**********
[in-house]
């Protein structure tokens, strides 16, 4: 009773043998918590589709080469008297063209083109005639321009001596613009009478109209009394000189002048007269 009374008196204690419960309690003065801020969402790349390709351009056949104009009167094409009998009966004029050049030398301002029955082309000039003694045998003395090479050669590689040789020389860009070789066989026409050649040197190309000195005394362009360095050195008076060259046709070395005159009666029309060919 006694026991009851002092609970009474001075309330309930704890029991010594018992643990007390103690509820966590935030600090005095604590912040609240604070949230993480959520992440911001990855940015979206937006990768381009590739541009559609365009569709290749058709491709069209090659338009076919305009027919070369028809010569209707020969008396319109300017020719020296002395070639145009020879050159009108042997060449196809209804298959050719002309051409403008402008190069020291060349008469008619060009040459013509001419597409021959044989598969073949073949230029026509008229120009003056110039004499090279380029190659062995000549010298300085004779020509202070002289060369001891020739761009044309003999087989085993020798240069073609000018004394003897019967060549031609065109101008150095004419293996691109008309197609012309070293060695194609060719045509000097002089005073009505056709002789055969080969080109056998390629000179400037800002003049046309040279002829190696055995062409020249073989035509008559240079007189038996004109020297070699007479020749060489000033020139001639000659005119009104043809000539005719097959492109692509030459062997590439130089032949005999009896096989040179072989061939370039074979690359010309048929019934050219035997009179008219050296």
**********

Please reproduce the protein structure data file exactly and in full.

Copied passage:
[in-house]
């Protein structure tokens, strides 16, 4: 009773043998918590589709080469008297063209083109005639321009001596613009009478109209009394000189002048007269 009374008196204690419960309690003065801020969402790349390709351009056949104009009167094409009998009966004029050049030398301002029955082309000039003694045998003395090479050669590689040789020389860009070789066989026409050649040197190309000195005394362009360095050195008076060259046709070395005159009666029309060919 006694026991009851002092609970009474001075309330309930704890029991010594018992643990007390103690509820966590935030600090005095604590912040609240604070949230993480959520992440911001990855940015979206937006990768381009590739541009559609365009569709290749058709491709069209090659338009076919305009027919070369028809010569209707020969008396319109300017020719020296002395070639145009020879050159009108042997060449196809209804298959050719002309051409403008402008190069020291060349008469008619060009040459013509001419597409021959044989598969073949073949230029026509008229120009003056110039004499090279380029190659062995000549010298300085004779020509202070002289060369001891020739761009044309003999087989085993020798240069073609000018004394003897019967060549031609065109101008150095004419293996691109008309197609012309070293060695194609060719045509000097002089005073009505056709002789055969080969080109056998390629000179400037800002003049046309040279002829190696055995062409020249073989035509008559240079007189038996004109020297070699007479020749060489000033020139001639000659005119009104043809000539005719097959492109692509030459062997590439130089032949005999009896096989040179072989061939370039074979690359010309048929019934050219035997009179008219050296």